The PyeongChang 2018 Winter Olympics has just opened today! Woohoo!
As a Korean, I’ve never had a greater expectation of Olympics than I do now. It is especially interesting to look at South Korea’s strategic communications for the Olympics.
It seems like the PyeongChang Olympics has a very clear theme, “peace”, to go along with the Olympic spirit. Although the Korean War technically stopped with a cease-fire in 1953, the War still hasn’t ended. Because of that, South Korea is sometimes considered to be unsafe for residents and visitors. (It is safe! I, personally, never worried about a war.) That perception has been a big hassle for S. Korea in international businesses, currency, and stock market. Now, South Korea is trying to change the way world see it through the Winter Olympics.
So how does South Korea implement this big idea through the Olympics, and is there a bigger goal to be achieved through this event?
Here are a few ways they’re attempting to implement real change on a global stage in my home country.
Joint Team and Parade with North Korea
First of all, the two Koreas have agreed to form a joint team, called “Team Corea”, for Women’s ice hockey and to have a joint parade at the opening and closing ceremonies. Since Korea became divided in 1945, we have tried more than 10 times to from joint teams for several sporting events but it only actually happened twice. While the joint parade has happened several times, including at the Olympics and the Asian Games, the joint team has not been attempted for about 26 years. There is nothing that could demonstrate peace in Korea better than the joint team. Team Corea is the first step of the new Korean government’s strong will for peaceful dialogue with N. Korea.
Olympic Truce Campaign Takes to Social Media
The PyeongChang Olympics Organizing Committee launched a campaign to commemorate the United Nations resolution on the Olympic Truce on Twitter. When users tweet their messages of support for the peaceful Olympics with the hashtags below in six different languages, they will unlock a special hashtag-triggered emoji. Some of the tweets will also be featured in the Opening Ceremony.
PyeongHwa Olympics (The Big Idea!)
The opposition party in South Korea has been unsubstantially criticizing the joint team, saying the PyeongChang Olympics have been taken over by the North becoming the “PyeongYang” Olympics. The South Korean government refuted the perception by enhancing the theme of “PyeongHwa Olympics” (PyeongHwa means peace in Korean). The PyeongChang Olympics are hosted by only S. Korea, not co-hosting with N. Korea. Also, the South Korean National Flag will be the only flag flown at the Main Stadium and other Olympic venues every single day during the Olympics. Now, a lot of Koreans are voluntarily promoting the Peace Olympics to those who are opposed to the joint team.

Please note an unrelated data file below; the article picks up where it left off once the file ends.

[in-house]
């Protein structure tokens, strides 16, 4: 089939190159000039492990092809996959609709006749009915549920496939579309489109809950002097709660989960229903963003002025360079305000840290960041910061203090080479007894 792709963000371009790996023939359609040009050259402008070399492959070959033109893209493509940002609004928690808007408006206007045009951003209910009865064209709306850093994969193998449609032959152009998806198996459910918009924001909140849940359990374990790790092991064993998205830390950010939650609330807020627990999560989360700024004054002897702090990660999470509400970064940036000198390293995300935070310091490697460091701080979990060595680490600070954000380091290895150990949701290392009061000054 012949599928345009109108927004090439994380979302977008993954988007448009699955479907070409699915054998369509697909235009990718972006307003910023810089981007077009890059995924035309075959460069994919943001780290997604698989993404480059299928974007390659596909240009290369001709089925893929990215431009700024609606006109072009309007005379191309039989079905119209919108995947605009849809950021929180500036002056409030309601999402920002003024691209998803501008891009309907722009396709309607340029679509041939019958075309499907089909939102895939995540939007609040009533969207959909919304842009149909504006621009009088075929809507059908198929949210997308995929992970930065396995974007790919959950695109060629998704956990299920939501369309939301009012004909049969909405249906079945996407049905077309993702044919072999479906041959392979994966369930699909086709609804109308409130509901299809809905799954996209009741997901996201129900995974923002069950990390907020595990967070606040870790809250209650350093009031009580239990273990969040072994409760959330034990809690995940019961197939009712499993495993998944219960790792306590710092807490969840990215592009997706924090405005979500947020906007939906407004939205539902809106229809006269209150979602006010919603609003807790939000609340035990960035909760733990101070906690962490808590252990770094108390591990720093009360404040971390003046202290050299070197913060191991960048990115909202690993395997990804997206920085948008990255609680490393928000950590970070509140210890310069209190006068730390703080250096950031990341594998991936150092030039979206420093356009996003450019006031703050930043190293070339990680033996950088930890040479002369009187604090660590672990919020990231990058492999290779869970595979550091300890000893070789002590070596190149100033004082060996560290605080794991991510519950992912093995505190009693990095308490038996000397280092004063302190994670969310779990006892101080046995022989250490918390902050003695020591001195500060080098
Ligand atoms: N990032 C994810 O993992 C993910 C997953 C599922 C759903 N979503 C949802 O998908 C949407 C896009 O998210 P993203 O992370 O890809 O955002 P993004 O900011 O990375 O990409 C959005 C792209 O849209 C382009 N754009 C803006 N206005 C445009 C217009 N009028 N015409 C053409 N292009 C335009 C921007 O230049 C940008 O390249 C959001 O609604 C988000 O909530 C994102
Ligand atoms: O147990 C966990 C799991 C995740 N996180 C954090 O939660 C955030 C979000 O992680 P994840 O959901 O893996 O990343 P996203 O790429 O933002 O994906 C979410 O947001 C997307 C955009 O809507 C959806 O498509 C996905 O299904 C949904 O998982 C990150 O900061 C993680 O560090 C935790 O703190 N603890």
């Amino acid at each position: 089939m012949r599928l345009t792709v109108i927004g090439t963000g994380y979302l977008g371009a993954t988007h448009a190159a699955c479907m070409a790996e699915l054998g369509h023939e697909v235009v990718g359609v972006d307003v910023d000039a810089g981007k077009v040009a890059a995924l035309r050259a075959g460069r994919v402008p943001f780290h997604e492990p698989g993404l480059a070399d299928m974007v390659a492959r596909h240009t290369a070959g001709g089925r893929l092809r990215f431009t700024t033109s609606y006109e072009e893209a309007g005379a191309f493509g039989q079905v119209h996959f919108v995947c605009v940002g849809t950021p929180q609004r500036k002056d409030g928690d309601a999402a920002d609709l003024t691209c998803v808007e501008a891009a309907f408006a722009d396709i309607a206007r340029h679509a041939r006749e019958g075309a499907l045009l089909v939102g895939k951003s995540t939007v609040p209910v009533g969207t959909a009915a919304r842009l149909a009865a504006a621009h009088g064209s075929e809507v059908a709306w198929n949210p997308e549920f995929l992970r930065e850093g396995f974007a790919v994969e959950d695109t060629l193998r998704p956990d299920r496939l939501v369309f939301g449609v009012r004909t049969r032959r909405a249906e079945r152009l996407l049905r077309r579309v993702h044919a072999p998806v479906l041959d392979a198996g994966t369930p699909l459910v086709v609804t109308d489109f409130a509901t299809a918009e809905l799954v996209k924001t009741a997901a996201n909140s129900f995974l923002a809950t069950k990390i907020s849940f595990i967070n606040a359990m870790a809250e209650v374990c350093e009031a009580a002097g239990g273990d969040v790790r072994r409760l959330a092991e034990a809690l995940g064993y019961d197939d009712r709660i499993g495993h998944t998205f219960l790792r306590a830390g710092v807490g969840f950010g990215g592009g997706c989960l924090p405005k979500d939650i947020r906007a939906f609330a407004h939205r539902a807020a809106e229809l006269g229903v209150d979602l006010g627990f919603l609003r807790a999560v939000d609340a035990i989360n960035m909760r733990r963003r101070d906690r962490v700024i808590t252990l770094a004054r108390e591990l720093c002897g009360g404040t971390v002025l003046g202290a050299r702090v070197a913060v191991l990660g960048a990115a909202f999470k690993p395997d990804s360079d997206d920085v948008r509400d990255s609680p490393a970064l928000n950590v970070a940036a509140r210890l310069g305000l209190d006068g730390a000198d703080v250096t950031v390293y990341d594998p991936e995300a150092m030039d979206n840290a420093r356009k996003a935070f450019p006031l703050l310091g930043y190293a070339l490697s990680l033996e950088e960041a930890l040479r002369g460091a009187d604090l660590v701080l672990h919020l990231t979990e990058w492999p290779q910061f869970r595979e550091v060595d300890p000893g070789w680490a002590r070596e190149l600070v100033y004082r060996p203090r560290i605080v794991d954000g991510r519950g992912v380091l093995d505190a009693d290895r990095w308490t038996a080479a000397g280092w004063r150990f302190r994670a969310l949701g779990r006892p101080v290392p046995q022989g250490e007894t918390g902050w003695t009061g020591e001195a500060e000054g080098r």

(Regardless of my opinion on the joint team, it’s so funny to see how Koreans play with “pyeong”!)
The big idea can be found everywhere during the Winter Olympics.
A couple days ago, this dessert served at the PyeongChang Olympics VIP Opening Reception became a hot issue in S. Korea. It has a border on top of a blue chocolate base with a Korean Peninsula shape. Once you pour warm white chocolate on it, the border disappears as the dark chocolate melts. It’s amazing how the Olympic organizers are delivering the big idea in such a creative and detailed way. It also shows that this big idea is not only a strategy but also our hope for peace and unification in Korea.
The new South Korean government took over the former governments’ Olympics to ease the tension and to trigger a settlement of peace on the Korean Peninsula. If only we can get a little bit closer to the one united Korea through the Olympics, I would say it is a huge success. Think about all the tensions between South and North Korea for years, even between N. Korea and the U.S. Hopefully, the Olympics can bring peace to the Korean Peninsula and lead two Koreas to a peaceful dialogue.
And then the real communication can begin
For me, as a Korean, I’ll simply say, “Go Team Corea!”